Additionally, if you’re working with a company that does custom sizing, the mainframe of the window should fit so that there is about a quarter inch of room around the perimeter. That little bit of space allows installers to properly insulate and shim the window within the existing rough opening. Windows that precisely fit the rough opening minimize opportunities for air leaks around the window unit.
The process for removing and installing full-frame windows is more extensive than that of insert windows, so you can minimize your costs by keeping your replacement simple and installing windows of the same size as the original openings.
Of course, if you want to transform your space, opting for full-frame replacement gives you the flexibility to choose different window styles and sizes, or even the option to increase the opening to fit a door.
What Are Insert Windows?
The installation process for insert replacement windows requires pocketing a new window unit within an existing frame. Insert windows are sometimes called pocket windows.
Before installing the window, the existing sashes and jamb liners are removed to make room for the new window unit. Essentially, a new window unit (sashes held within a frame) will be pocketed into the existing frame of the opening. This means that the overall glass surface of your new window unit will be smaller than the original.
When are insert replacement windows the best option?
- No rot is present in the window frame
- The window frame is still square and level
- You’re interested in a replacement window of the same size, shape, and operating style
What are the benefits of insert replacement windows?
- Less expensive than full-frame replacement windows
- Installation is typically quick and easy
- You can preserve the original frame as well as exterior and interior trim (also referred to as casing)
What are the disadvantages of insert replacement windows?
- Only an option on wood window frames
- Reduction in glass surface
- Leaving the existing wood casings means they’ll eventually have to be replaced anyway
What is the removal process for the existing window?
- Remove the lower sash
- Remove the upper sash
- Remove the jamb liners
Whether or not you have insert replacement windows as an option depends on the material and condition of the existing window frame. For homeowners who want to keep their wood windows, insert replacement windows are a good option because they’re typically less expensive than full-frame wood replacement windows. Typically, we see insert windows replaced with solid wood windows or cladded wood windows.
Inserts are also a good option for homeowners with smaller projects and tighter budgets. You’ll still want to make sure you’re working with an experienced company so that your new window unit fits properly within the existing opening.
The better the installation, the better your window unit will perform in regard to energy efficiency. As we mentioned for full-replacement windows, you want to make sure you minimize the air leaks around your window unit.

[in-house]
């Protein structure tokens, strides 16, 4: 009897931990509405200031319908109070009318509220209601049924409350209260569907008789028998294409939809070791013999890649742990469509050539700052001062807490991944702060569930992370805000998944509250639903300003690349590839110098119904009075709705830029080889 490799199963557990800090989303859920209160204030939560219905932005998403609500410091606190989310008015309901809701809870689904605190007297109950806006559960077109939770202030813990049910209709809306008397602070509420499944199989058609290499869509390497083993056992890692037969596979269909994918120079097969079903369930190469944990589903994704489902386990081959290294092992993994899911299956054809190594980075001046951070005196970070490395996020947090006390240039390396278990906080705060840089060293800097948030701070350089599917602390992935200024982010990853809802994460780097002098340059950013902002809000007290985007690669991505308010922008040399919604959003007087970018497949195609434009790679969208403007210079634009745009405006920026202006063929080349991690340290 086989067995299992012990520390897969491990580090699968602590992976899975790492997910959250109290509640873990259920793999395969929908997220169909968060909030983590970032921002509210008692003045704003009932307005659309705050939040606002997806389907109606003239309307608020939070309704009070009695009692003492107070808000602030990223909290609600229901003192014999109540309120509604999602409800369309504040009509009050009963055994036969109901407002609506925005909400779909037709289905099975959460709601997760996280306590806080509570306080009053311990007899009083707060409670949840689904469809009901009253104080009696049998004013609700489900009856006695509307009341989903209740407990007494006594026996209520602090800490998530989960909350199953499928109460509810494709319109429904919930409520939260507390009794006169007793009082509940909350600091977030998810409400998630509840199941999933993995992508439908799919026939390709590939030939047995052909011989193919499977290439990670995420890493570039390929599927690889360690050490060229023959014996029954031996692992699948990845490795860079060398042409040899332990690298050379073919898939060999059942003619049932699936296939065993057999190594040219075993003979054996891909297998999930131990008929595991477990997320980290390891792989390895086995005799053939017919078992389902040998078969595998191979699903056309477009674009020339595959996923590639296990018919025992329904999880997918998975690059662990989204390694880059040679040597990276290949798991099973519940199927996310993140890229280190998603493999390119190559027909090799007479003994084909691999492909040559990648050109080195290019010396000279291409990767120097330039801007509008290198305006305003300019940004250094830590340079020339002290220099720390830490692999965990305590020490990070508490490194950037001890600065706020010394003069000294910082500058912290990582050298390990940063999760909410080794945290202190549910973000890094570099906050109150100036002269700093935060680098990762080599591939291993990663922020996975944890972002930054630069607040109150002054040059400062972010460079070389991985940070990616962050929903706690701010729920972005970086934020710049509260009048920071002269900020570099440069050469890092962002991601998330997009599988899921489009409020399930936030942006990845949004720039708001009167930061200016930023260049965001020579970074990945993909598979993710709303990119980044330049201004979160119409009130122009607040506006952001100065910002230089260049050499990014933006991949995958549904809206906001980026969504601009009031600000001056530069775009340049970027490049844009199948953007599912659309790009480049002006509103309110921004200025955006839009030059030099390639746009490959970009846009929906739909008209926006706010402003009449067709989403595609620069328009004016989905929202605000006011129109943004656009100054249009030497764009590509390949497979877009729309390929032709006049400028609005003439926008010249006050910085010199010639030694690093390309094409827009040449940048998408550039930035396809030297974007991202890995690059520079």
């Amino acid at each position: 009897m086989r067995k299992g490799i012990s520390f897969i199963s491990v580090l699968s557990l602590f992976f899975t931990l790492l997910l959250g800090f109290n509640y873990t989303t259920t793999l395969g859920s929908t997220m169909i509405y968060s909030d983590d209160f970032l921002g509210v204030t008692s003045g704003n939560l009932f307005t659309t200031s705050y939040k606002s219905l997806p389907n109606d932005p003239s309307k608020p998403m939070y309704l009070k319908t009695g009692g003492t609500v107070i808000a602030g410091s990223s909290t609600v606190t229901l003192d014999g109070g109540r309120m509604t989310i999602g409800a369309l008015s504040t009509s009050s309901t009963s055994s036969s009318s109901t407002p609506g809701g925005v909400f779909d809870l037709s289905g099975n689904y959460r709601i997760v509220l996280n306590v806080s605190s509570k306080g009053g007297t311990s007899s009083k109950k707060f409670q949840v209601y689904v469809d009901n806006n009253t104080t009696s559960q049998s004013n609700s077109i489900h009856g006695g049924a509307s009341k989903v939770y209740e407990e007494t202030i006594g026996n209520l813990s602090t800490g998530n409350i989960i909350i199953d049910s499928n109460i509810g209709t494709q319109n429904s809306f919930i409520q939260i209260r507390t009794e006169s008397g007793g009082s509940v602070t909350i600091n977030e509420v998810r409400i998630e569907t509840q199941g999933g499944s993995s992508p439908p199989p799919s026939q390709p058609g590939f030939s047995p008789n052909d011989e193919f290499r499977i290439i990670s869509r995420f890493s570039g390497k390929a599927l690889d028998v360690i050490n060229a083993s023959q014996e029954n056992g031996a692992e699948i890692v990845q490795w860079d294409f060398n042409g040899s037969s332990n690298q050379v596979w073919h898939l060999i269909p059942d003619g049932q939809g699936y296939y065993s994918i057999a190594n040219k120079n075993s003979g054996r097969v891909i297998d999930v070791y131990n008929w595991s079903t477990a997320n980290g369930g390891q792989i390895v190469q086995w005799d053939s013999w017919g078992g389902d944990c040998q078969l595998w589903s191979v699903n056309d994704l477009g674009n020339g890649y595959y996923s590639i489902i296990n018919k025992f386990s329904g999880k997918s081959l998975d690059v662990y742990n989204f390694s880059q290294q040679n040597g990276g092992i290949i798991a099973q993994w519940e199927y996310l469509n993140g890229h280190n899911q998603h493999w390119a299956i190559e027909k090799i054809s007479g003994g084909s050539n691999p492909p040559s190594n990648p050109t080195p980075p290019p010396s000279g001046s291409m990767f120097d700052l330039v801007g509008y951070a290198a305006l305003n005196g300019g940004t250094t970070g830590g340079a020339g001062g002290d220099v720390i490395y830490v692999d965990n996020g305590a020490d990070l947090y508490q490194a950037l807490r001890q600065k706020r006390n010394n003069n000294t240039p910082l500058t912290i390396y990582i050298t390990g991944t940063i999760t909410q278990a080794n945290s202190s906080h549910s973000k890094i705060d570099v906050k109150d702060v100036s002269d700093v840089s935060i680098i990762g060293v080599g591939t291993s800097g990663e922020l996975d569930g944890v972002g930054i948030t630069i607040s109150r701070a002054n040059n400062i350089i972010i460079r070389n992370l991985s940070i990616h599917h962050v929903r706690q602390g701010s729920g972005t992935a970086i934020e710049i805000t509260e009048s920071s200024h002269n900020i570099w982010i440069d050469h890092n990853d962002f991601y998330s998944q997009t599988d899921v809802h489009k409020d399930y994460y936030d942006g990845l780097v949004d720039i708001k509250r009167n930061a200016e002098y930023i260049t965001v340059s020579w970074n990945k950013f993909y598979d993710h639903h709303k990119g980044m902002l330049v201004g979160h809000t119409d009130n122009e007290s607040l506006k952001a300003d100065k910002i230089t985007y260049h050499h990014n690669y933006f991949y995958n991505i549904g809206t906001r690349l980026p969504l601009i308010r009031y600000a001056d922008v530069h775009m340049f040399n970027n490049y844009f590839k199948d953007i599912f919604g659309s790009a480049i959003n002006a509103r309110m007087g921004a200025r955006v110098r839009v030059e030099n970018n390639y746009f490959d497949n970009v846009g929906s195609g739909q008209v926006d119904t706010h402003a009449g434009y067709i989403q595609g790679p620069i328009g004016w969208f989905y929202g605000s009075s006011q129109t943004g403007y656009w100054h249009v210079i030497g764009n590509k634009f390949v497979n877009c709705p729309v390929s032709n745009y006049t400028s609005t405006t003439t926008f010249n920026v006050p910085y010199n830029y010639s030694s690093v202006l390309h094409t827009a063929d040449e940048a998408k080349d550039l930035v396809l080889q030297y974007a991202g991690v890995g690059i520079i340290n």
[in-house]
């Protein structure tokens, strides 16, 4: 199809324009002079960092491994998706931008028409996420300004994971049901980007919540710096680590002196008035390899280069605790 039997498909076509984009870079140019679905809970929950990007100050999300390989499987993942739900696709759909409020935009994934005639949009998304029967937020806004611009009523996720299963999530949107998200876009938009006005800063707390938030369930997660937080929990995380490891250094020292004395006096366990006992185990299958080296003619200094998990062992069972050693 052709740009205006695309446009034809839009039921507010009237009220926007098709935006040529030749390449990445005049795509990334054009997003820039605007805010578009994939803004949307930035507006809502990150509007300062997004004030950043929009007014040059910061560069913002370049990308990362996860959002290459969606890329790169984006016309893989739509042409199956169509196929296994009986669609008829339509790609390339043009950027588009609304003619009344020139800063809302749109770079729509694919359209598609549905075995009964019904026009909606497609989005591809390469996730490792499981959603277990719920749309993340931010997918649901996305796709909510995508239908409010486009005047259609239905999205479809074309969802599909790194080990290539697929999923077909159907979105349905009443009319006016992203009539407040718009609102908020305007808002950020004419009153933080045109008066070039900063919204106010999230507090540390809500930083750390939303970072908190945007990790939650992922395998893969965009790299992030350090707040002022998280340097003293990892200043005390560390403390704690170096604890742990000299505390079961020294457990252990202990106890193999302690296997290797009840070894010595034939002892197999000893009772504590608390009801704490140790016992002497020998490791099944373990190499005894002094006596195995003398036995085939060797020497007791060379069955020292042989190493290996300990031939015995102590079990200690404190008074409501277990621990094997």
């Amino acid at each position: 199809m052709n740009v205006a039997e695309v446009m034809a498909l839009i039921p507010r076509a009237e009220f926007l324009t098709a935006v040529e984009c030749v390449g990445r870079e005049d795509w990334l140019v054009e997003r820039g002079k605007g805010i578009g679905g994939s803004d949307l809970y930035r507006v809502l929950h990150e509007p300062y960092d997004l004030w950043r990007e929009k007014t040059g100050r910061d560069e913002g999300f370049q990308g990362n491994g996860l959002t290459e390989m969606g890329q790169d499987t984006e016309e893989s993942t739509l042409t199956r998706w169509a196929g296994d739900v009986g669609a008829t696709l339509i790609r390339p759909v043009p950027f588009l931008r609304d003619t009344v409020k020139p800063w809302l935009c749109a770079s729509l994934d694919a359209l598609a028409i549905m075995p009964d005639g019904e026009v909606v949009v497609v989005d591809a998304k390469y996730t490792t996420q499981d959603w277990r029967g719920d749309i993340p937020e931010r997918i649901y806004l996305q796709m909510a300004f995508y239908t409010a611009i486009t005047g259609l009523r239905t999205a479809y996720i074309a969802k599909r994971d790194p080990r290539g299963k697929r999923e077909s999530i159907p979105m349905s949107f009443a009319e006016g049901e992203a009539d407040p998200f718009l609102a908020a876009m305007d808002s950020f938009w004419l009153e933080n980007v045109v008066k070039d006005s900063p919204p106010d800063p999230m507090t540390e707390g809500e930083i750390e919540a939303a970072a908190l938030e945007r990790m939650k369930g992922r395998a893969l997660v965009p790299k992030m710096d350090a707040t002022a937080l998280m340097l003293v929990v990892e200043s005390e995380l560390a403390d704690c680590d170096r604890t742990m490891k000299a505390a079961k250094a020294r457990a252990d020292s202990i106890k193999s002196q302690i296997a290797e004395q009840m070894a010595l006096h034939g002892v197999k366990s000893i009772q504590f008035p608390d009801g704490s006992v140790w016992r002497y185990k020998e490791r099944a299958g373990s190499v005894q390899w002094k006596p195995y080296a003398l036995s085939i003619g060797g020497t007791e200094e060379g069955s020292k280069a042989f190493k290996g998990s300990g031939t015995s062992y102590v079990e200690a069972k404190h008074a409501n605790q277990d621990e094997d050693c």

Now That You Know the Difference Between Insert Replacements and Full-Frame Replacements, What’s Next?
As you decide which type of replacement window you’ll want for your home, also consider the scope of your project.
Here are a few things you’ll want to determine:
- Are you happy with the current operating style of the windows you’re replacing?
- Do you need to replace a couple of windows or all of the windows on your house?
- What is the material of the existing window frame?
- If the window frame is made of wood, is it in structurally sound condition?
If you’re considering full-frame replacement, ask yourself:
- Are you comfortable paying more for a full-frame window and installation?
- Do you want to replace your windows with the same material, or are there better options available for your home’s climate zone?
- If your budget is tight and your wood window frames are in good condition, would you want to save some money by choosing insert windows with less glass surface?
If you’re thinking about insert replacement windows, ask yourself:
- Are you comfortable losing some glass surface in order to spend less money?
- Do you want to replace all the windows along a wall or just one? Remember, a newly framed window unit will be placed within the existing frame; this could look odd.
- Is there any possibility for water damage behind the existing window frame? Existing mold or rot can spread to the new unit and lead to bigger problems and another replacement in the future.
Being informed about your window options will help you make a better purchase for your home. With all of this information, you’ll be able to narrow down your options and feel confident as you interact with your window retailer.
Ariana Martinez is a Product Advocate on the marketing team at Brennan Enterprises. Brennan Enterprises is a family-owned-and-operated home exterior remodeling company. Since 1979, Brennan Enterprises has helped homeowners across North Texas improve the curb appeal and energy efficiency of their homes. Brennan Enterprises specializes in replacement windows, front doors, patio doors, outdoor living, replacement roofing, and replacement siding. You can learn more at BrennanCorp.com.